“I’m going to be much more confident about image-based metrics than I am about time series, EHR-based metrics, because I just know how much more variation there is [compared to] the slab of tissue that’s obtained in the OR or the retinal image. I assure you, it’s less than the practice of medicine in different cities, and how current, aggressive or venal different doctors are in different systems. That’s going to make our evaluation process for those algorithms that are very doctor-in-the-loop dependent, quite tricky to evaluate.”
Rubin of the NEJM also points to challenges of relying on EHR data. “As someone who contributes to the charts all the time, I’d say that a lot of them are driven by insurance claims rather than caring for the patient or getting the most complete collection of information on that patient.”
Adds Rubin, we need to think about “the purpose of the data that we’re going to collect, because if we can anticipate that purpose, we can do a better job of collecting data that fulfills that purpose.”
Yet even with their limitations, EHRs still capture data that would seem to be valuable, and provide the opportunity for insight, albeit not through the traditional, gold-standard mechanism of a typical randomized control trial (RCT), with its distinct, highly specified methods of data collection and analysis.
This presents a dilemma. On the one hand, as Saria asserts, “our reliance on RCTs alone for evidence generation is dramatically slowing down the rate at which we can learn from our data.”
Rubin’s response (effectively representing the broader medical establishment) is measured. He agrees both that RCTs are “the gold standard right now,” and that they “have tremendous limitations…right now, you can really only ask one question, and it can take 10 years and $100 million to get the answer to that question.” He notes that data from EHRs — “real world data” — is “fundamentally different, and it’s a work in progress to figure out how to make that rigorous,” adding “we have to figure out how to bring rigor, and how to understand the rigor within trials that are not traditionally designed.” Emerging disciplines, Rubin said, need to think about “what do they consider as rigorous,” and to develop “reasonable standards” that can be used for evaluation.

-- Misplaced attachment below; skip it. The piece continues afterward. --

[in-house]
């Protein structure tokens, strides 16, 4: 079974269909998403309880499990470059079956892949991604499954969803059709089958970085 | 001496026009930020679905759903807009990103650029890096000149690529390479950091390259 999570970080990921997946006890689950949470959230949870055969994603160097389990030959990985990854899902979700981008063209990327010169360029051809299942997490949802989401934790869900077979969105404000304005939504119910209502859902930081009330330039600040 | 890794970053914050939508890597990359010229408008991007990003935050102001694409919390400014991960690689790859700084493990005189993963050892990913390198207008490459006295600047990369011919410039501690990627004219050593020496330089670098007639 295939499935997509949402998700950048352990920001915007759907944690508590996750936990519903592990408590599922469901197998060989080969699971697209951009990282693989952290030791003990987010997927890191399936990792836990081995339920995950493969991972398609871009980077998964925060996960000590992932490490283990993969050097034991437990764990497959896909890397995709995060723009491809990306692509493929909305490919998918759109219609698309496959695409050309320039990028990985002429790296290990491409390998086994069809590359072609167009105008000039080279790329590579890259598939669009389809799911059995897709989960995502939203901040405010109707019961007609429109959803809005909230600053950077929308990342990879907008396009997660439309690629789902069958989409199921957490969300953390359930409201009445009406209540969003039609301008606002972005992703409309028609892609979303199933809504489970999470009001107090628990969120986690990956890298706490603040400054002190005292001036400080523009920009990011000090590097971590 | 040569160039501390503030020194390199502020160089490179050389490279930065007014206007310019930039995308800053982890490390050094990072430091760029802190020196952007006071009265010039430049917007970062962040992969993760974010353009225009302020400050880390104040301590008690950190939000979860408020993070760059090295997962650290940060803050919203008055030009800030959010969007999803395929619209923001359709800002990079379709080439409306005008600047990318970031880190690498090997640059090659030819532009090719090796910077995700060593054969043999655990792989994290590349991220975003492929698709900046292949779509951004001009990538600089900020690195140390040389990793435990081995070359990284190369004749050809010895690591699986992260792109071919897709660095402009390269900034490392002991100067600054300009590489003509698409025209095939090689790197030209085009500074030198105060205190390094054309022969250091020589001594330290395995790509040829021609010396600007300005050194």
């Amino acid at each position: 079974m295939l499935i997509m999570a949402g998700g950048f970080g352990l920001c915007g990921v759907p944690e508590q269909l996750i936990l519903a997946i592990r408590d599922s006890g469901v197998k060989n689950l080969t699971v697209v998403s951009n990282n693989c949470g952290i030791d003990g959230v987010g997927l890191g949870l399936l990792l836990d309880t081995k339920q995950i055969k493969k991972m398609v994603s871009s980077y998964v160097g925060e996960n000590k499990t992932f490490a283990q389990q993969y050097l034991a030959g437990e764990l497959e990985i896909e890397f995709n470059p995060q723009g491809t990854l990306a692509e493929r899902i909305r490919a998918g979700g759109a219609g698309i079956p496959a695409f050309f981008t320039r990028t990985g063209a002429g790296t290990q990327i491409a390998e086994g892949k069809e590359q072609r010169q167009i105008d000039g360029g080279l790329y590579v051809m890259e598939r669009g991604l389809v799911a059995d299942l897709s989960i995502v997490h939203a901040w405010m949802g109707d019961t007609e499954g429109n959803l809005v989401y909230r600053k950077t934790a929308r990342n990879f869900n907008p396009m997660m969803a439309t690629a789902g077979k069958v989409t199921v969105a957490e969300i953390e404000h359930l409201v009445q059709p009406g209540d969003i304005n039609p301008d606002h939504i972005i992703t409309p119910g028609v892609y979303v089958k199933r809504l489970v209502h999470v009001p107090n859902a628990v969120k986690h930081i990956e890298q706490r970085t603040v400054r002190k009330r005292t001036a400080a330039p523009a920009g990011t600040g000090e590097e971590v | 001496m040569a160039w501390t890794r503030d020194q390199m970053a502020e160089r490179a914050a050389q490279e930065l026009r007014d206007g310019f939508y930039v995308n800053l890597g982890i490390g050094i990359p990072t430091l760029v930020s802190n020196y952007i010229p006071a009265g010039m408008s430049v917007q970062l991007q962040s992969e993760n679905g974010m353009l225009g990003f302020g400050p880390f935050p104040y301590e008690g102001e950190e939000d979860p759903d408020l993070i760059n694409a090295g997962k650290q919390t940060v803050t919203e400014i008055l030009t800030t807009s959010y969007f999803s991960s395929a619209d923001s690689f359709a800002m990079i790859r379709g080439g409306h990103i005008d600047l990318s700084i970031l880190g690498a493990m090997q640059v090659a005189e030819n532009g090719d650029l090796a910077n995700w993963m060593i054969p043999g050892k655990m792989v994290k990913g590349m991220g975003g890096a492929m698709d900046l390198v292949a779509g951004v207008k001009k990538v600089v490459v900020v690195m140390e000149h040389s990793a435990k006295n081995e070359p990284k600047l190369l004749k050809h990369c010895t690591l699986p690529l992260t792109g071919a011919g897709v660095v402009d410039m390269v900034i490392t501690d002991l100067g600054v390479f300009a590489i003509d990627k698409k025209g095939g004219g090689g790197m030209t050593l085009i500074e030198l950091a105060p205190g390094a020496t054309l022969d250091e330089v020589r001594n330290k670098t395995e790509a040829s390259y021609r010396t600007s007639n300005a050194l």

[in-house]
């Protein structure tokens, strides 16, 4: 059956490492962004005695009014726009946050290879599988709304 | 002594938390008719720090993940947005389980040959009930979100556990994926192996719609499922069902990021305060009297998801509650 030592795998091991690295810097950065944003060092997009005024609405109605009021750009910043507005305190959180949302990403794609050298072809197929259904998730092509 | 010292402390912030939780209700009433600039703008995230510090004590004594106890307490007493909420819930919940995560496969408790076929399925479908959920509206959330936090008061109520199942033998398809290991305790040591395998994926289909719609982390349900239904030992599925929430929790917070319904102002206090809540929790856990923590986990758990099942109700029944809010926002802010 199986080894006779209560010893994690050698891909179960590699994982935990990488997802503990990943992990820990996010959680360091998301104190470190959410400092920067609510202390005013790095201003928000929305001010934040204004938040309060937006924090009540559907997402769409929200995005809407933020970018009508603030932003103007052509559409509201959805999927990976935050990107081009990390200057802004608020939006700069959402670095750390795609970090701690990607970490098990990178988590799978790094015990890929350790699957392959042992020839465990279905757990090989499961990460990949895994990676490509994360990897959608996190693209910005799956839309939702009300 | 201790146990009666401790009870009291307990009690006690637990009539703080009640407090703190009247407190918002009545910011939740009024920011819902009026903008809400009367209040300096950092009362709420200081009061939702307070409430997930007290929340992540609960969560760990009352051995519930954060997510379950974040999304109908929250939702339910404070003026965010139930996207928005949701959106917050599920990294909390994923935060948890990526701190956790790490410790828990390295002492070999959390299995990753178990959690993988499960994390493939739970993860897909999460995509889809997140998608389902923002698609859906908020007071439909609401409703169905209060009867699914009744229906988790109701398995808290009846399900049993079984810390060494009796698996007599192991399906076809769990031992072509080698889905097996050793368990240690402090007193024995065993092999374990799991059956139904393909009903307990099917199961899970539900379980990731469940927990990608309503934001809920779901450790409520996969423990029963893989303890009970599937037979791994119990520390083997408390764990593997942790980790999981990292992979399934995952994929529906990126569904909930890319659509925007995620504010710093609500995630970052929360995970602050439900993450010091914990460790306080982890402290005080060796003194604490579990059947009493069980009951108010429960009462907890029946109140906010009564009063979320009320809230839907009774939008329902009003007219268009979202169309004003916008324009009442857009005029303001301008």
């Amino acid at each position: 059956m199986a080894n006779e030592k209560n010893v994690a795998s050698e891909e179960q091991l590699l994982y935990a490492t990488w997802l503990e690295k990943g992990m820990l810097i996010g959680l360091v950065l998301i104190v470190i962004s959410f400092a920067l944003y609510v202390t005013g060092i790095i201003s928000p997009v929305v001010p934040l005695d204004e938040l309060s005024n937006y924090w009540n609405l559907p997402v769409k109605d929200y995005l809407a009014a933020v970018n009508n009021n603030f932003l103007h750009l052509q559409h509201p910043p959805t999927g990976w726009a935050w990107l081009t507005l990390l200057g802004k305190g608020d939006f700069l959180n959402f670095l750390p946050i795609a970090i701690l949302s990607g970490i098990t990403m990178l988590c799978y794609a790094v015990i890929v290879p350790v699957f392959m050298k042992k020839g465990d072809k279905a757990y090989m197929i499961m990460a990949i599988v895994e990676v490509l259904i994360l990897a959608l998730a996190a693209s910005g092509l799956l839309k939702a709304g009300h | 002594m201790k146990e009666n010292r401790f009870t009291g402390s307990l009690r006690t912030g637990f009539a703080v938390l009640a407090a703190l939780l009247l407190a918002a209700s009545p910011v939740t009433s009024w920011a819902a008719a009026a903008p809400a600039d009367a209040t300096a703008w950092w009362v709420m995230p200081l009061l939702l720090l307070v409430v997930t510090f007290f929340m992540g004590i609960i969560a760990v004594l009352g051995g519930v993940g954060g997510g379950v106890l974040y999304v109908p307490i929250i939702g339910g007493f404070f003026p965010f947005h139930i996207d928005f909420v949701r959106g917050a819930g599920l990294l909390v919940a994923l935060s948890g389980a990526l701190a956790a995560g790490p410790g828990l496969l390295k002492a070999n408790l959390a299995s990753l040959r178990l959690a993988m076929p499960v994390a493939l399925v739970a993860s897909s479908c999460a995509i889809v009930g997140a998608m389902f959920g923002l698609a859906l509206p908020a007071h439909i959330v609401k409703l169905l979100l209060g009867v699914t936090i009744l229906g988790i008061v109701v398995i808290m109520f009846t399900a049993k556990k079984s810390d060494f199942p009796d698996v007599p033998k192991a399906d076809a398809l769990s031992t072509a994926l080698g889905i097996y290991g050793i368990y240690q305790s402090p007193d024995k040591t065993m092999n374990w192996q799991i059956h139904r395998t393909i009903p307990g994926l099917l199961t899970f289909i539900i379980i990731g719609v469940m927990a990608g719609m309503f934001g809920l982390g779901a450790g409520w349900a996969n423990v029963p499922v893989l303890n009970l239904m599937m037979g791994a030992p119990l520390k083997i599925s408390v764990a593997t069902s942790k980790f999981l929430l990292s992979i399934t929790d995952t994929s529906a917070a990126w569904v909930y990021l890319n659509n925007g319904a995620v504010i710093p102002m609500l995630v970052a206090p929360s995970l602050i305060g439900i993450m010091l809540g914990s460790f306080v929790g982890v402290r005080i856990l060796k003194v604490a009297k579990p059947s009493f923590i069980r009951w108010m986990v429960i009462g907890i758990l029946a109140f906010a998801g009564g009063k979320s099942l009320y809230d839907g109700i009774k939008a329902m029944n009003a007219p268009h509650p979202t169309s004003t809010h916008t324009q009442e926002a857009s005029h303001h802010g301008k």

The challenge of leveraging EHR data for evidence generation was experienced directly by Microsoft’s Lee, in the context of his work with the Mayo Clinic on their effort to evaluate convalescent plasma for COVID-19 therapy. This effort enrolled over 100,000 patients, treated over 71,000, and resulted (famously or infamously, depending on your point of view) in the FDA granting Emergency Use Authorization for this treatment.
As Lee candidly describes it;
“For the vast majority of those 71,000 patients, there was tremendous access to clinical histories in electronic form. And so it was almost a perfect situation in modern era where we ought to be able to take all of that clinical experience in a compressed time frame and extract information about safety and efficacy of that experimental therapy…but the process was extremely difficult. And in fact, ultimately, the data was pretty impoverished. And so the amount of instrumentation that we need, the amount of forethought in clinical practice so that the digital exhaust of what we can learn from that clinical practice really feeds into advancing science and ultimately regulatory approvals. Altogether, this is still, in my mind, absolutely the future, but is just much more difficult and subtle than at least I had realized, even as short as one year ago.”
While the spirit to learn from EHR is willing, the flesh (or at least the requite infrastructure), it seems, remains weak.
Hurdles and Barriers
Perhaps predictably, two impediments to the productive application of AI to medicine emerged from the discussion: data sharing and implementation.
The challenge of data access, long lamented, remains a serious problem – perhaps the most significant problem, according to a clearly exasperated Rudin – in bringing AI to medicine.
“The thing that’s stopping a huge amount of scientific research in health care and AI is lack of data. It’s not an AI question, but if we could solve it, it would give a lot of AI answers…you can’t even reproduce a lot of the scientific papers from a few years ago. Sometimes you e-mail the authors, like the lead author of the paper, and they say, well, I never actually had access to that data in the first place. That was done somewhere else by somebody else. Then you email that person and they don’t have the data. It’s impossible to get it. So how are you going to estimate the effect of drugs? How are you going to, you know, reproduce any scientific study and do a better job of it using machine learning if you don’t have access to the data?”